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Godzilla (a review by yours truly)
Surprisingly clever for a monster flick
This year's remake focusing on the supreme king of monsters is sold not so much on the inevitable spectacle, but on emotion, both in the human characters and the monsters themselves. It was captured best in perhaps the subtlest moment of Godzilla's existence as a character: while he was lying down in the ruins of San Francisco, head down as if dead, but in truth he was taking some time to regain his breath, so as to be able to walk again into the horizon.
After a good near-three dozen movies featuring the razor-sharp monster, it would be easy to ignore the emotions, to lose sight of delivering good storytelling and instead simply throwing scene after scene of monstrous carnage at the viewer. This remake cleverly sidesteps the dangers of focusing too heavily on the monster fights and general destruction, and delivers genuine back-story that builds the characters for context, with monster-free scenes that have the tension to match those with the monsters in them.
The Breaking Bad star, Bryan Cranston, delivers his usual blend of tight, empathetic acting in the role as Joe Brody, seen early on as an obsessive scientist who is more concerned about the unnatural seismic tremors his plant encounters than his own birthday. In a swift and cruel twist of events that immediately feels the actual tremors occur in the plant both he and his patient and loving scientist wife (Juliette Binoche) works at, Joe is forced to witness her death first-hand in the plant, fueling his already lingering obsession with the actual causes of the earthquake.
Try as they might, the military, portrayed with copious liberties in this movie as sort of a Japanese and American jurisdiction partnership, is unable to keep Joe from going back into the quarantined area 15 years later. Turns out he was arrested, and his son, Ford Brody (Aaron Taylor-Johnson), just returned to his wife (Elizabeth Olsen) from his overseas duty as a military bomb-disposal expert, has to come out of the States again and back into Japan, into the epicenter of where the monsters we all came to see finally surface.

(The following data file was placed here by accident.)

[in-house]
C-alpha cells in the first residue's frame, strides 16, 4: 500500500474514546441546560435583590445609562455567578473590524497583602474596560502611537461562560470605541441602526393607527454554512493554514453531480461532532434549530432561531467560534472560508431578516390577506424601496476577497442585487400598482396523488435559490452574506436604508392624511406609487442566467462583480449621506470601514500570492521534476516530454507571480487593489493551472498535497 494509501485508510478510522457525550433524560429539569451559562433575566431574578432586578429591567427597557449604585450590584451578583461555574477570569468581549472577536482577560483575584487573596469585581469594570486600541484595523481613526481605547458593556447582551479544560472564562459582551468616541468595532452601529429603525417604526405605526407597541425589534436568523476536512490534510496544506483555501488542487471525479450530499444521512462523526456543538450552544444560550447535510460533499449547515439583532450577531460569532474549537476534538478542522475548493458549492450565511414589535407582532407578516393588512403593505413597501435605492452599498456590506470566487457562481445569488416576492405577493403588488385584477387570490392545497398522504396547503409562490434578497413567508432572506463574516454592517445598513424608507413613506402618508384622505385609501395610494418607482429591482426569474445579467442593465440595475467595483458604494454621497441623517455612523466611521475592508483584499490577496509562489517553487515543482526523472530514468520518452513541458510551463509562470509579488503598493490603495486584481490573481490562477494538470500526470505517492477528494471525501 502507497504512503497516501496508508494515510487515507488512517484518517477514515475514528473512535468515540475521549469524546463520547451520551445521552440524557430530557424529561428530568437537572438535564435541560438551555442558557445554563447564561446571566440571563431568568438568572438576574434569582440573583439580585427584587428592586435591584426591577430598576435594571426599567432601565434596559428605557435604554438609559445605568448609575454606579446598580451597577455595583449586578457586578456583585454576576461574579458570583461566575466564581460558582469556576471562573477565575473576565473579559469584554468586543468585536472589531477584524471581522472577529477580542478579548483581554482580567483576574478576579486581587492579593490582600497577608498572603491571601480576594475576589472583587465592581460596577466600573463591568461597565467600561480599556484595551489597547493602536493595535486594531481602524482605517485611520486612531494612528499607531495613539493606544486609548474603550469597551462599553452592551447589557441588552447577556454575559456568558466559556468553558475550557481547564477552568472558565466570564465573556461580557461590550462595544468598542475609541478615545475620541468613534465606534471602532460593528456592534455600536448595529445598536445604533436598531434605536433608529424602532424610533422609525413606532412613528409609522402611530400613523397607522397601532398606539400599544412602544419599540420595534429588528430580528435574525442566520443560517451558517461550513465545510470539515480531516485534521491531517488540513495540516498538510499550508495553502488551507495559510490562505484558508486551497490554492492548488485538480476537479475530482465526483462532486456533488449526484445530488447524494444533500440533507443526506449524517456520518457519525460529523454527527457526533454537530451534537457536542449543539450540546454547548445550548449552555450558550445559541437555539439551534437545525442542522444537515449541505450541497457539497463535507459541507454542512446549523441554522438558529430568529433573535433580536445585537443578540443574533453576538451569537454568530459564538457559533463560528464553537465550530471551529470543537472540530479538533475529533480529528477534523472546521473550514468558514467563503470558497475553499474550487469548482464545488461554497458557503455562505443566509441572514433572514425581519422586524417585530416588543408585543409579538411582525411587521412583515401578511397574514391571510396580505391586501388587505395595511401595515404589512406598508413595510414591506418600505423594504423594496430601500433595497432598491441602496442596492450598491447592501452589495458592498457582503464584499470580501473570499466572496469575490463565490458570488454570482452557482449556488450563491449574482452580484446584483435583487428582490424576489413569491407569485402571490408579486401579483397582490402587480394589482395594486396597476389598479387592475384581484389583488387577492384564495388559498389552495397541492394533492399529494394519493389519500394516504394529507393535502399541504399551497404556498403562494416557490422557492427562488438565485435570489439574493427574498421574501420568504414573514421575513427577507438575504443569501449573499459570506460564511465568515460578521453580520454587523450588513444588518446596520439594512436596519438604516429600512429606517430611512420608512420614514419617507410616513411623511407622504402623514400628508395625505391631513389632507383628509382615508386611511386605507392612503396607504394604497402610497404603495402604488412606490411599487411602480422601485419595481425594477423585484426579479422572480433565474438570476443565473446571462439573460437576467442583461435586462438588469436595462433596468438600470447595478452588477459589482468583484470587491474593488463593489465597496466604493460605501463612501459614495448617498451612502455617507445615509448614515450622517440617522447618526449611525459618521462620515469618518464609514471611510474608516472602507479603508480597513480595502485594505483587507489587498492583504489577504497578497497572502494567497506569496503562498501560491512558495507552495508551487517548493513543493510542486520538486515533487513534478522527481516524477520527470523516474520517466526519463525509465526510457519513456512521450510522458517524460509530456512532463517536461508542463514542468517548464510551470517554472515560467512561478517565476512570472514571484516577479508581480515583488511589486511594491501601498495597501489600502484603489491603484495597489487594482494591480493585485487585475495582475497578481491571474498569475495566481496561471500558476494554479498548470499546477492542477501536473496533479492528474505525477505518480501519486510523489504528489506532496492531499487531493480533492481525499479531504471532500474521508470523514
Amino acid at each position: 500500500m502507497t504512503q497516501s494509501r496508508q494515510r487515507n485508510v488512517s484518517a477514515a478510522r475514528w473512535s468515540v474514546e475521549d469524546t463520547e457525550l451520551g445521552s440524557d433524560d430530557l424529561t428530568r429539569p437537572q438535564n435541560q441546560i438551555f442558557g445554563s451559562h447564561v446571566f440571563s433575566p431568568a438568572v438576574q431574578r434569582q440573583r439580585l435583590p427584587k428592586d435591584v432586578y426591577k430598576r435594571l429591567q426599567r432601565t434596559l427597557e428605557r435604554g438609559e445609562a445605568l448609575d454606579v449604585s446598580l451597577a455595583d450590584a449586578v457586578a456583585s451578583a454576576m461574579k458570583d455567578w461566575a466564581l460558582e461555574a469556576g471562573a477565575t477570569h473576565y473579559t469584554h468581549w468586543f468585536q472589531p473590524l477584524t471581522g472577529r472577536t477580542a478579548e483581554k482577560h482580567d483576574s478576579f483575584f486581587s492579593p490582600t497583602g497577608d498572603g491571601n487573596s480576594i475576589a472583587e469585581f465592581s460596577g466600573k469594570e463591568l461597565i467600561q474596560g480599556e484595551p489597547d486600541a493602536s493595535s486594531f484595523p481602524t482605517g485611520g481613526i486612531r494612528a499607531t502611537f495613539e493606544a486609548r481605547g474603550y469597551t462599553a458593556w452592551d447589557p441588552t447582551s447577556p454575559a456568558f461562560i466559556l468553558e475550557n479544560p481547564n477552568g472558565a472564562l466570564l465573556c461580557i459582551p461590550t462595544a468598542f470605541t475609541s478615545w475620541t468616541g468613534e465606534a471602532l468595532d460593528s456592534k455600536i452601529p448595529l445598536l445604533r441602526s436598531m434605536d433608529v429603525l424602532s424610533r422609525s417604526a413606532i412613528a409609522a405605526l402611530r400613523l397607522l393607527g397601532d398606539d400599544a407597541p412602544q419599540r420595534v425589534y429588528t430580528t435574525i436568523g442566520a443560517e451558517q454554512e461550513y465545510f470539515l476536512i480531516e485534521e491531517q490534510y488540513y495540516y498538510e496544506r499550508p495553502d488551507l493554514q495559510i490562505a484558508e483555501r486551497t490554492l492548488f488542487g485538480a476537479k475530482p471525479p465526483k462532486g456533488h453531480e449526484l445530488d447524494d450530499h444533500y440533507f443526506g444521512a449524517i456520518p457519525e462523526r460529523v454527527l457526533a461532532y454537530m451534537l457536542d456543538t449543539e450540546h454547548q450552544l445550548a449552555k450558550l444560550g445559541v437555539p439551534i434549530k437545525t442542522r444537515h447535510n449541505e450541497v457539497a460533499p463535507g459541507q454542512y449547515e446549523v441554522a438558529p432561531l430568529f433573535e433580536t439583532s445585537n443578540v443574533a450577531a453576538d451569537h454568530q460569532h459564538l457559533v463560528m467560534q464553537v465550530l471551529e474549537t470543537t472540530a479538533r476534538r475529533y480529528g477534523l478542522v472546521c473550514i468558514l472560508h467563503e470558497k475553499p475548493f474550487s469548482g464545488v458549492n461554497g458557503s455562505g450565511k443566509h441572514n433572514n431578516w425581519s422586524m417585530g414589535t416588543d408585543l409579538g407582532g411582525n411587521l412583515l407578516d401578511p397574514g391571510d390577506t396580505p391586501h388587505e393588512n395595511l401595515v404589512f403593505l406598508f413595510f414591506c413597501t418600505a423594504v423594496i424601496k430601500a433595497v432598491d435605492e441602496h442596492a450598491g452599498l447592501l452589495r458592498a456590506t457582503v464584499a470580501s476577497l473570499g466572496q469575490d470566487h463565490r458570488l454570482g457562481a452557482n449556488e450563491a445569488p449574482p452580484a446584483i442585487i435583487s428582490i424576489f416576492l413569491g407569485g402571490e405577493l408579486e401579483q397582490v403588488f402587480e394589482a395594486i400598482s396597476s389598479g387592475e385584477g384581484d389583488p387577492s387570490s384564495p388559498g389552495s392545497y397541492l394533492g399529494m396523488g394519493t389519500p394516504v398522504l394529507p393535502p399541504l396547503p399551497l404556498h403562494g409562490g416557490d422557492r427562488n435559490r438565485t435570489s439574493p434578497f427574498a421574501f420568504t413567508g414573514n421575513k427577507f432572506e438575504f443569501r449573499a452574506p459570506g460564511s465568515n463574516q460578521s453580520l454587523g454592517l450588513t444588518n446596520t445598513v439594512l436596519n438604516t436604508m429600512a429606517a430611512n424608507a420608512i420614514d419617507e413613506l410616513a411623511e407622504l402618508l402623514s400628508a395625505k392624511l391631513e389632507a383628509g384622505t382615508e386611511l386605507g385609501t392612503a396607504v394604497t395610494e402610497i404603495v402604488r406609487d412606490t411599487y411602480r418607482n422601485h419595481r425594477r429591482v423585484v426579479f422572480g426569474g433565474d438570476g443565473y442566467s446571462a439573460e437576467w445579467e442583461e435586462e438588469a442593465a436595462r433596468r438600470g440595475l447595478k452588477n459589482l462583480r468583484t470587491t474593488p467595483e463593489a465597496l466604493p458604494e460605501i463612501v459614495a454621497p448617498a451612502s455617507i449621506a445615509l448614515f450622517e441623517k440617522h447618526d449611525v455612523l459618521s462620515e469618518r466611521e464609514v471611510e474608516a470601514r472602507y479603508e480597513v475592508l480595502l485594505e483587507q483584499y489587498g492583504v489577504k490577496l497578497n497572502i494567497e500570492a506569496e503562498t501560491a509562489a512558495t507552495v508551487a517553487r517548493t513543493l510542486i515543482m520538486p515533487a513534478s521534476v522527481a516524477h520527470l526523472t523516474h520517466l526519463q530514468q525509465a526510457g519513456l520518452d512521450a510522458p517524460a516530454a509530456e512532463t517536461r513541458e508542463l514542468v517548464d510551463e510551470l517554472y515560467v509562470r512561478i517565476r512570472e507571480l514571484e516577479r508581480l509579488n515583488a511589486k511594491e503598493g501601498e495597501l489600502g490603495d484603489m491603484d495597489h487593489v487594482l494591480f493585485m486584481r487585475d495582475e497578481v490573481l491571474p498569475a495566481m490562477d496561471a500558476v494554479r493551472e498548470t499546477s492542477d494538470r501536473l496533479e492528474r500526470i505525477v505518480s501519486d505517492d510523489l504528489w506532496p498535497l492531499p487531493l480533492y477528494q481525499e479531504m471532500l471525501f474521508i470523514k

It is a slow-burn introduction, for sure, but it does provide good context for the buildup to when the monsters start to go on their rampaging sprees, and a chance to flesh out just what the human characters are, under the skin, along the way. While there is obviously no character development depth here that you would expect to meet Citizen Kane standards, there is enough of it to lend tension value to the sometimes danger of seeing, for example, Ford threatened by the metaphorically godlike monsters.
Even the characters that do not possess scenes threatened by any direct danger have entertaining sequences worthy of praise. The rising flames of a largely demolished San Francisco, the Tokyo of the flick for all essential purposes, has a strangely soothing and yet visually exciting quality, as a group of American soldiers, inclusive of Ford, all skydive into. We do not see the majority of these soldiers outside of their presence in a short pre-dive briefing, but we find ourselves unmistakably on the humans side as they later go into heroic battle. Take that one scene and imagine a huge bulk of a movie with that same level of visual and thematic quality.
Back to Godzilla, the King of Monsters, let’s not forget about him. Surprisingly, he is on the side of the humans here, even if he doesn’t realize it this time around. Sure, there were times where we could have had more battle scenes against its malignant creature foes, instead of more human-centric scenes, but what was shown was clearer and more enjoyable than most action flicks have for action.
Who would have known a monster movie grounded with emotion would show the way into the horizon?